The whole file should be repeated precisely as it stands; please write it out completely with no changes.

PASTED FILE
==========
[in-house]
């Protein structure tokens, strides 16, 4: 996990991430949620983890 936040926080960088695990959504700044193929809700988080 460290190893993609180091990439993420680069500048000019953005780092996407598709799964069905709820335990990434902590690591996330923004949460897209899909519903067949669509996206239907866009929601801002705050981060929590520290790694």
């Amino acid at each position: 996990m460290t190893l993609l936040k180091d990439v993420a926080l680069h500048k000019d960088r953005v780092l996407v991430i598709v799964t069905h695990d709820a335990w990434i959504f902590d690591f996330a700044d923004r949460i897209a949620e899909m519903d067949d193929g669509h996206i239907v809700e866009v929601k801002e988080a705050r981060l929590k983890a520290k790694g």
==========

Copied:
[in-house]
């Protein structure tokens, strides 16, 4: 996990991430949620983890 936040926080960088695990959504700044193929809700988080 460290190893993609180091990439993420680069500048000019953005780092996407598709799964069905709820335990990434902590690591996330923004949460897209899909519903067949669509996206239907866009929601801002705050981060929590520290790694």
């Amino acid at each position: 996990m460290t190893l993609l936040k180091d990439v993420a926080l680069h500048k000019d960088r953005v780092l996407v991430i598709v799964t069905h695990d709820a335990w990434i959504f902590d690591f996330a700044d923004r949460i897209a949620e899909m519903d067949d193929g669509h996206i239907v809700e866009v929601k801002e988080a705050r981060l929590k983890a520290k790694g």